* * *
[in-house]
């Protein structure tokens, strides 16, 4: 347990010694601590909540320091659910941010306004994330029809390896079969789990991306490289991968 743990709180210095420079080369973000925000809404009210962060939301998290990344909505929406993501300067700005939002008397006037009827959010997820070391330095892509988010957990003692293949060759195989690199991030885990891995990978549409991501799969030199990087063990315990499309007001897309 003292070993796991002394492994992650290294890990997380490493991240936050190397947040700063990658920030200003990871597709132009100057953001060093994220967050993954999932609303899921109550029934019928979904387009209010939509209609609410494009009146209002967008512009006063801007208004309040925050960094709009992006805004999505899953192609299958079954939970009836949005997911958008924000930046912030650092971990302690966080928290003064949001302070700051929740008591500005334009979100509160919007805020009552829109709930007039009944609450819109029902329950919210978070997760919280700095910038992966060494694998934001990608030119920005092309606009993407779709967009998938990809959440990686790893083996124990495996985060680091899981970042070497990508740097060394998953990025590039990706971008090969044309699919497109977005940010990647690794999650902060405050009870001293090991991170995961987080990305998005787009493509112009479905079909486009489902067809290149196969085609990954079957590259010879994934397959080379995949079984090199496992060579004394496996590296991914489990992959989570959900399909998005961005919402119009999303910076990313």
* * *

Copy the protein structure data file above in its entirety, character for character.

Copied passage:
[in-house]
């Protein structure tokens, strides 16, 4: 347990010694601590909540320091659910941010306004994330029809390896079969789990991306490289991968 743990709180210095420079080369973000925000809404009210962060939301998290990344909505929406993501300067700005939002008397006037009827959010997820070391330095892509988010957990003692293949060759195989690199991030885990891995990978549409991501799969030199990087063990315990499309007001897309 003292070993796991002394492994992650290294890990997380490493991240936050190397947040700063990658920030200003990871597709132009100057953001060093994220967050993954999932609303899921109550029934019928979904387009209010939509209609609410494009009146209002967008512009006063801007208004309040925050960094709009992006805004999505899953192609299958079954939970009836949005997911958008924000930046912030650092971990302690966080928290003064949001302070700051929740008591500005334009979100509160919007805020009552829109709930007039009944609450819109029902329950919210978070997760919280700095910038992966060494694998934001990608030119920005092309606009993407779709967009998938990809959440990686790893083996124990495996985060680091899981970042070497990508740097060394998953990025590039990706971008090969044309699919497109977005940010990647690794999650902060405050009870001293090991991170995961987080990305998005787009493509112009479905079909486009489902067809290149196969085609990954079957590259010879994934397959080379995949079984090199496992060579004394496996590296991914489990992959989570959900399909998005961005919402119009999303910076990313």